What you see: A mantel clock designed by Sir Edwin Lutyens [pronounced “Letchens”] for the Viceroy’s House, New Delhi, circa 1930. Phillips estimates it at £80,000 to £120,000 ($105,200 to $157,800).
The expert: Marcus McDonald, senior design specialist at Phillips.
How often do pieces designed by Lutyens for the Viceroy’s House come to market? To my knowledge I’m not aware of any. I tried all the search engines.
And how rare is it to have a Lutyens piece that’s fresh to market and consigned by a member of the Lutyens family? It’s exceptionally rare. It hasn’t happened before to my knowledge. It has an impeccable provenance.
What does that suggest about how this clock will do at auction? We’re about to find out. The Viceroy’s House was by far his largest commission and possibly his most important commission. We have high hopes.
I understand the clock is not unique, and that Lutyens sometimes had copies made of designs of his that he especially liked. How many of these clocks exist, and where are they? Lady Willingdon’s clock [the wife of the first Viceroy to live in the home], I don’t know what happened to hers. She would have brought it back to the U.K. She had no descendants. Mary Lutyens, his daughter or granddaughter, still has hers. The third clock is the one we have, from the Lutyens family. Lutyens had it made for himself, and it’s by descent to the current owner. The three clocks are identical as far as I’m aware.
Did Lutyens design other clocks? I found another Lutyens clock in a Sotheby’s auction in 1987, and he designed a children’s clock for a nursery. I spoke to a horologist [about this clock]. The design is all Lutyens. The movement is a typical movement for the time, adapted to fit the oval face. The expanding hands are bespoke.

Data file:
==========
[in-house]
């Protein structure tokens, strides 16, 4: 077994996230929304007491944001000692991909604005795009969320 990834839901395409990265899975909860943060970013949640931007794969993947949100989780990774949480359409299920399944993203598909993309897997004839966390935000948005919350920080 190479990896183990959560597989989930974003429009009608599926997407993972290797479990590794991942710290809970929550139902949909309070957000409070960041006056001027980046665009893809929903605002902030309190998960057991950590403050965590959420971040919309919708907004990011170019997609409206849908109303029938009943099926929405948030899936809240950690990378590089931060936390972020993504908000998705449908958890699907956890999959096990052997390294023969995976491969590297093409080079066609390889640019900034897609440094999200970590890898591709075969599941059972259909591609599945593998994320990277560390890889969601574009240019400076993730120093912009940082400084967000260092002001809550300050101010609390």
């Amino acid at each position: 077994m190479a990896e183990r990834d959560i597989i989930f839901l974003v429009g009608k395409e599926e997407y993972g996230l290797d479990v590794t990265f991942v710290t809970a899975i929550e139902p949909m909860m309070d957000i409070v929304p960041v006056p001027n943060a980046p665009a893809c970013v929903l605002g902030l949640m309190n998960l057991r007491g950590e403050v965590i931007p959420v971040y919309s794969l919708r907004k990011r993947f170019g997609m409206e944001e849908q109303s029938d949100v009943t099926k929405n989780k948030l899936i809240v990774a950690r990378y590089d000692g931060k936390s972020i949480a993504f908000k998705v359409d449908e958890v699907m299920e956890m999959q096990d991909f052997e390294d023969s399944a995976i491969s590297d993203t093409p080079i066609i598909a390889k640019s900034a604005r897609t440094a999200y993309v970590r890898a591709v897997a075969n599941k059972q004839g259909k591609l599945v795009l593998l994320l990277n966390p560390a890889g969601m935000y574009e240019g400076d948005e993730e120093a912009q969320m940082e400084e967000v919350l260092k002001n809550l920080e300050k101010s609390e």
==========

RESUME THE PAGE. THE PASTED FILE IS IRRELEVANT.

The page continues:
The body of the clock is painted mahogany. I’ve never encountered painted mahogany before. Did he use it often? It’s slightly peculiar. Pearwood is traditional for clocks. But you can see quite clearly when you remove the finial from the clock that it’s mahogany. I guess it weathered better in India. It seems like a sensible solution.
Why does it have expanding hands? Was that done because of India’s humidity? No, it’s because of the clock’s oval face. The minute hand has to expand to be in line with the Roman numerals. The hands are blued steel, to make them rustproof.
How is this clock an example of Lutyens’s “wit and vitality”? He always had jokes hidden within his work. Here, the pansy at the top of the clock is a key [the winding key]. Pansy is a pun on penser, the French word for “to think.” The play on words–pansy as in flower and the French word “to think”– is meant to be a reminder to wind the clock. We have a separate key-winder for it. It’s perfectly fine [to use the original key] but it’s [using the key-winder is] easier than using the one on the top of the clock.
Is the pansy pun one of his better puns? It depends on the observer, I suppose. But I think it’s a fairly good one.
What other details mark this clock as a Lutyens design? The truncated bun feet on the base. You see them in his furniture.
What is the clock like in person? It has a presence, certainly. When I first saw it in the client’s house, I was immediately drawn to it on the mantle.
What does it sound like? I haven’t heard it chime. I’ve only heard it ticking. You can hear it as you’re approaching. The sound of the ticking is lively and quite loud.
What’s the auction record for a piece of Lutyens-designed furniture? The highest at auction I’m aware of is a table that Sotheby’s sold in March 2014 for £62,500 ($104,500).
Why will this clock stick in your memory? It’s just such a captivating object. The provenance, the original location, and the designer are three elements that make it such an amazing work.
Text is copyright Sheila Gibson Stoodley. Image is courtesy of Phillips.
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